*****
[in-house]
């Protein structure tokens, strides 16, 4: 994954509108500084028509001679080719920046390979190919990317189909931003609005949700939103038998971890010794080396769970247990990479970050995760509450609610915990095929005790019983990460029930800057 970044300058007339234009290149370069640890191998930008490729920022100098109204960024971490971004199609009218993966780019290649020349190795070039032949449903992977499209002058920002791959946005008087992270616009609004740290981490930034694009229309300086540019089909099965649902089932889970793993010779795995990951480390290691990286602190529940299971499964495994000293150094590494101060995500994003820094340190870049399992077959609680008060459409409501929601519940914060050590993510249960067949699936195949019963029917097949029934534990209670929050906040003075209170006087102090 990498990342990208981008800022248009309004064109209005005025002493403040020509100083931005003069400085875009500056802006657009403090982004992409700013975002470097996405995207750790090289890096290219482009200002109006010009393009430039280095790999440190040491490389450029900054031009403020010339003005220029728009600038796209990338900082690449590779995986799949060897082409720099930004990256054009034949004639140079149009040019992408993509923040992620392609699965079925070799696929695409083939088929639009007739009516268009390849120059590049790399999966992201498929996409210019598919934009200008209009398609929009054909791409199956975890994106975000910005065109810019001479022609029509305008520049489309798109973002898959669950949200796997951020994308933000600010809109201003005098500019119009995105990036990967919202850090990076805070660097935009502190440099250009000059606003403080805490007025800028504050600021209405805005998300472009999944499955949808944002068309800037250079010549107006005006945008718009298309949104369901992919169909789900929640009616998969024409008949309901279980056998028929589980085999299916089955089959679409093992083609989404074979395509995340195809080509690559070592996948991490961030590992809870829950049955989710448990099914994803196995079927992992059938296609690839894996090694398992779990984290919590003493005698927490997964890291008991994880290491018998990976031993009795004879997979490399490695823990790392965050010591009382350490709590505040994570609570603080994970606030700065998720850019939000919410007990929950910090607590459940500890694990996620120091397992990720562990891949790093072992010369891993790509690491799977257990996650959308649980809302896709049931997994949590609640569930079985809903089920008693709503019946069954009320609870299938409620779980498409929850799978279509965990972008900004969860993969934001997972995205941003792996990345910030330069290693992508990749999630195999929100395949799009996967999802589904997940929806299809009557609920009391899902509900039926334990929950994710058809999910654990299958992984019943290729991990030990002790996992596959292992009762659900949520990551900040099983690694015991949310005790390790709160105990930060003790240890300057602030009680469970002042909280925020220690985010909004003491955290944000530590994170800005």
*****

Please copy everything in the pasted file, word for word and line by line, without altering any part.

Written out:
[in-house]
């Protein structure tokens, strides 16, 4: 994954509108500084028509001679080719920046390979190919990317189909931003609005949700939103038998971890010794080396769970247990990479970050995760509450609610915990095929005790019983990460029930800057 970044300058007339234009290149370069640890191998930008490729920022100098109204960024971490971004199609009218993966780019290649020349190795070039032949449903992977499209002058920002791959946005008087992270616009609004740290981490930034694009229309300086540019089909099965649902089932889970793993010779795995990951480390290691990286602190529940299971499964495994000293150094590494101060995500994003820094340190870049399992077959609680008060459409409501929601519940914060050590993510249960067949699936195949019963029917097949029934534990209670929050906040003075209170006087102090 990498990342990208981008800022248009309004064109209005005025002493403040020509100083931005003069400085875009500056802006657009403090982004992409700013975002470097996405995207750790090289890096290219482009200002109006010009393009430039280095790999440190040491490389450029900054031009403020010339003005220029728009600038796209990338900082690449590779995986799949060897082409720099930004990256054009034949004639140079149009040019992408993509923040992620392609699965079925070799696929695409083939088929639009007739009516268009390849120059590049790399999966992201498929996409210019598919934009200008209009398609929009054909791409199956975890994106975000910005065109810019001479022609029509305008520049489309798109973002898959669950949200796997951020994308933000600010809109201003005098500019119009995105990036990967919202850090990076805070660097935009502190440099250009000059606003403080805490007025800028504050600021209405805005998300472009999944499955949808944002068309800037250079010549107006005006945008718009298309949104369901992919169909789900929640009616998969024409008949309901279980056998028929589980085999299916089955089959679409093992083609989404074979395509995340195809080509690559070592996948991490961030590992809870829950049955989710448990099914994803196995079927992992059938296609690839894996090694398992779990984290919590003493005698927490997964890291008991994880290491018998990976031993009795004879997979490399490695823990790392965050010591009382350490709590505040994570609570603080994970606030700065998720850019939000919410007990929950910090607590459940500890694990996620120091397992990720562990891949790093072992010369891993790509690491799977257990996650959308649980809302896709049931997994949590609640569930079985809903089920008693709503019946069954009320609870299938409620779980498409929850799978279509965990972008900004969860993969934001997972995205941003792996990345910030330069290693992508990749999630195999929100395949799009996967999802589904997940929806299809009557609920009391899902509900039926334990929950994710058809999910654990299958992984019943290729991990030990002790996992596959292992009762659900949520990551900040099983690694015991949310005790390790709160105990930060003790240890300057602030009680469970002042909280925020220690985010909004003491955290944000530590994170800005």